Best option would be if your LFS could order them for you. I've seen all four species for sale online, but that is going to cost more because of shipping. Finding the closest place to you would help that, but then there is the matter of you would need to stock slowly and couldn't buy in bulk to save. If you had to order online then I would try to use ammonia to fishless cycle so you could get most of the fish at the same time.
What do I use for the ammonia source? Will it restart the cycle?

When there's no more room left at sea... The fish will walk the earth.
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post #39 of 75 Old 05-02-2013, 09:03 PM
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I used pure unscented ammonia. Actually was a pain to find. You need the kind without any additives at all. To test that you shake the bottle and if it foams it's not what you want. It won't restart the cycle, but it will lengthen it. You have the bacteria, you'd simply be building up the bioload they can handle from the start.

I think Byron has said this method would be bad for plants. I know others have said it speeds up growth. My frogbit died when I tried, but that was due to trying this method with softwater.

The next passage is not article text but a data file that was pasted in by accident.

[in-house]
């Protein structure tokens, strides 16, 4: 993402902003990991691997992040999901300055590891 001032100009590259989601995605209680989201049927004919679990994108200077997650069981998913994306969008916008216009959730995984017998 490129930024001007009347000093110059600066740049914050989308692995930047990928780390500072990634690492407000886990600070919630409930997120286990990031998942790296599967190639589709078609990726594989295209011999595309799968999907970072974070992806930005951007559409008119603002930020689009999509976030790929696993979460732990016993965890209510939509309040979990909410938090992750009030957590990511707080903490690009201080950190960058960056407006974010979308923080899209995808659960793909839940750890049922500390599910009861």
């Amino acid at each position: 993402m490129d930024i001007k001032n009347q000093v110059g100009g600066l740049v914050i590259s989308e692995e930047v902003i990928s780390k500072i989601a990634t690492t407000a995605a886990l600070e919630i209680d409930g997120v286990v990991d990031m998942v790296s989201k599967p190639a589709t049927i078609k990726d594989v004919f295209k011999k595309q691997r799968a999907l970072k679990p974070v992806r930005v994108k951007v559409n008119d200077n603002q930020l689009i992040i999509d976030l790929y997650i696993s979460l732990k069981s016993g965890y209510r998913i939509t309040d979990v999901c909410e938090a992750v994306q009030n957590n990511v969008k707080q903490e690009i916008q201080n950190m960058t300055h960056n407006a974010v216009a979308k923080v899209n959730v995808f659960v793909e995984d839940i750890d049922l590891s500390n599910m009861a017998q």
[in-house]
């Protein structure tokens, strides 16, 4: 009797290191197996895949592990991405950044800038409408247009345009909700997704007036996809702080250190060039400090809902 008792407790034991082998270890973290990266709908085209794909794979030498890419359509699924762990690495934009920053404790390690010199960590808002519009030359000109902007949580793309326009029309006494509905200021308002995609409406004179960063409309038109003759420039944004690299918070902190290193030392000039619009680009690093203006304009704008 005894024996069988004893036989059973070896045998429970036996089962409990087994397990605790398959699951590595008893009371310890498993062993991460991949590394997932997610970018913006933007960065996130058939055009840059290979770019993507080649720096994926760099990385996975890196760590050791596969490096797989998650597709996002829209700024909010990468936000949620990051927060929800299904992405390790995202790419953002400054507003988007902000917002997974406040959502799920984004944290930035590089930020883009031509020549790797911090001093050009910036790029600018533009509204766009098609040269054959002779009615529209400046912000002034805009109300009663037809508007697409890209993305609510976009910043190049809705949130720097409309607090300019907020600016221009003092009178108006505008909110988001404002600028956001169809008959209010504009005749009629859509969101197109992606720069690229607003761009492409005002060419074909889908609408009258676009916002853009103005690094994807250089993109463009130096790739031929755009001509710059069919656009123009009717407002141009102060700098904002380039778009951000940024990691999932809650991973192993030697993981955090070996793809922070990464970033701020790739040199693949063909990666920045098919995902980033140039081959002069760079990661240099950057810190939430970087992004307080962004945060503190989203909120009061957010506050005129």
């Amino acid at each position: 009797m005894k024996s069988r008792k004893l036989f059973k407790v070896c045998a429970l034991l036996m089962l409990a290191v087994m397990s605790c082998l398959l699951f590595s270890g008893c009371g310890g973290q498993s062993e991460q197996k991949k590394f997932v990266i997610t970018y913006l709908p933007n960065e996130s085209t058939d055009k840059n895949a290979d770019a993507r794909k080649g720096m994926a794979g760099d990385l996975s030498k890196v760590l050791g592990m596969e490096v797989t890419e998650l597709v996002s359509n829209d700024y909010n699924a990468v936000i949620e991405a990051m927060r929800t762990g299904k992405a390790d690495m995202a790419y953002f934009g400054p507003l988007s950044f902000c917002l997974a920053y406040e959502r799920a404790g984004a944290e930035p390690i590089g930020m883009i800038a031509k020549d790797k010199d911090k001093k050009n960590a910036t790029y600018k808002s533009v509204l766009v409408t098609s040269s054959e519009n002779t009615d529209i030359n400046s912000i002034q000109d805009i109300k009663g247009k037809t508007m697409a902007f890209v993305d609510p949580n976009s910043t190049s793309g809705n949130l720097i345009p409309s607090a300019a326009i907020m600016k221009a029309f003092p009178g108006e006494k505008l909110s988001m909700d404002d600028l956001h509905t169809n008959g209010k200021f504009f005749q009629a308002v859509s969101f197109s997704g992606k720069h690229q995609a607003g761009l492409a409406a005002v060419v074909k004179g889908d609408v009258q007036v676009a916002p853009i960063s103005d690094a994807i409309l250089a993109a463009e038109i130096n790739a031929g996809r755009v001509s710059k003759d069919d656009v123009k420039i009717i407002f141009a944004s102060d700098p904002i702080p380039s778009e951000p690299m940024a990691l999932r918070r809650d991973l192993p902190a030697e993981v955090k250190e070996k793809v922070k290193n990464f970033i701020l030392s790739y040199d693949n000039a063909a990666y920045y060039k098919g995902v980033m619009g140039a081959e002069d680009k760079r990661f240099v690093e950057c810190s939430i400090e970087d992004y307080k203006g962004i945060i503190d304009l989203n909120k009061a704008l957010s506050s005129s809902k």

Now after saying all this I have to admit that using plants to cycle is now my preferred method. Fishless was a disaster, but again that was with my water. Plants are just simply the easiest and the method I prefer for myself.
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post #40 of 75 Old 05-02-2013, 09:10 PM
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If plants and budget are not in sync, perhaps adding plants as you can to get them built up would be appropriate. Depending on how out of budget they are, you might find that the timeline is similar to adding the ammonia and bumping the cycle into a higher gear and safer for fish in the long run.

Jeff.


Total years fish keeping experience: 7 months, can't start counting in years for a while yet.

The shotgun approach to a planted tank with an LED fixture

Small scale nitrogen cycle with a jar, water and fish food; no substrate, filter etc